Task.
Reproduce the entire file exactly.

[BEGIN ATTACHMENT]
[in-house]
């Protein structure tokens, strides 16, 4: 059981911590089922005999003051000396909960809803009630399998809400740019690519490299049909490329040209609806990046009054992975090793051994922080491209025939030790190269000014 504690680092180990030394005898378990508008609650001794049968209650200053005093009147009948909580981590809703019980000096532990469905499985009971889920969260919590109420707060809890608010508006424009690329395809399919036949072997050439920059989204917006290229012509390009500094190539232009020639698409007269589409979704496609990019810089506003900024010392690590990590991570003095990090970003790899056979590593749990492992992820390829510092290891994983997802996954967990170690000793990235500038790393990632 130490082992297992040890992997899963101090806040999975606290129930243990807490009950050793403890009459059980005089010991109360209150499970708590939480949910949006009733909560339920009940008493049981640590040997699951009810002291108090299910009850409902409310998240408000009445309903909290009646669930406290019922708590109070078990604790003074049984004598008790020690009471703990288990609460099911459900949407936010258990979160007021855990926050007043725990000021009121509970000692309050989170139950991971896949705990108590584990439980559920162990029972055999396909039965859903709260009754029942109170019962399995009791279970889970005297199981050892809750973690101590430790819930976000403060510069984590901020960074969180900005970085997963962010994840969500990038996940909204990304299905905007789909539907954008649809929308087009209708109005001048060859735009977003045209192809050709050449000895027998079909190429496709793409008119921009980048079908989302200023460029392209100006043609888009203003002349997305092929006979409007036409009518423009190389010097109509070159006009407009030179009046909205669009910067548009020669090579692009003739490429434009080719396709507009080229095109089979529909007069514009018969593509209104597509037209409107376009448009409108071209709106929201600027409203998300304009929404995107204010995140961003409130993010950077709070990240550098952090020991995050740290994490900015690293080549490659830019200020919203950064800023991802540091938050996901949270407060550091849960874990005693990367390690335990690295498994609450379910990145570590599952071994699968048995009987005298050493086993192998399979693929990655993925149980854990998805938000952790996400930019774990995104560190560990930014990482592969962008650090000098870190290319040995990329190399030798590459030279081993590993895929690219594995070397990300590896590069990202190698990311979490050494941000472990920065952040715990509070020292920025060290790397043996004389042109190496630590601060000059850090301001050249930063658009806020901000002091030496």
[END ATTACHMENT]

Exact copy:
[in-house]
């Protein structure tokens, strides 16, 4: 059981911590089922005999003051000396909960809803009630399998809400740019690519490299049909490329040209609806990046009054992975090793051994922080491209025939030790190269000014 504690680092180990030394005898378990508008609650001794049968209650200053005093009147009948909580981590809703019980000096532990469905499985009971889920969260919590109420707060809890608010508006424009690329395809399919036949072997050439920059989204917006290229012509390009500094190539232009020639698409007269589409979704496609990019810089506003900024010392690590990590991570003095990090970003790899056979590593749990492992992820390829510092290891994983997802996954967990170690000793990235500038790393990632 130490082992297992040890992997899963101090806040999975606290129930243990807490009950050793403890009459059980005089010991109360209150499970708590939480949910949006009733909560339920009940008493049981640590040997699951009810002291108090299910009850409902409310998240408000009445309903909290009646669930406290019922708590109070078990604790003074049984004598008790020690009471703990288990609460099911459900949407936010258990979160007021855990926050007043725990000021009121509970000692309050989170139950991971896949705990108590584990439980559920162990029972055999396909039965859903709260009754029942109170019962399995009791279970889970005297199981050892809750973690101590430790819930976000403060510069984590901020960074969180900005970085997963962010994840969500990038996940909204990304299905905007789909539907954008649809929308087009209708109005001048060859735009977003045209192809050709050449000895027998079909190429496709793409008119921009980048079908989302200023460029392209100006043609888009203003002349997305092929006979409007036409009518423009190389010097109509070159006009407009030179009046909205669009910067548009020669090579692009003739490429434009080719396709507009080229095109089979529909007069514009018969593509209104597509037209409107376009448009409108071209709106929201600027409203998300304009929404995107204010995140961003409130993010950077709070990240550098952090020991995050740290994490900015690293080549490659830019200020919203950064800023991802540091938050996901949270407060550091849960874990005693990367390690335990690295498994609450379910990145570590599952071994699968048995009987005298050493086993192998399979693929990655993925149980854990998805938000952790996400930019774990995104560190560990930014990482592969962008650090000098870190290319040995990329190399030798590459030279081993590993895929690219594995070397990300590896590069990202190698990311979490050494941000472990920065952040715990509070020292920025060290790397043996004389042109190496630590601060000059850090301001050249930063658009806020901000002091030496």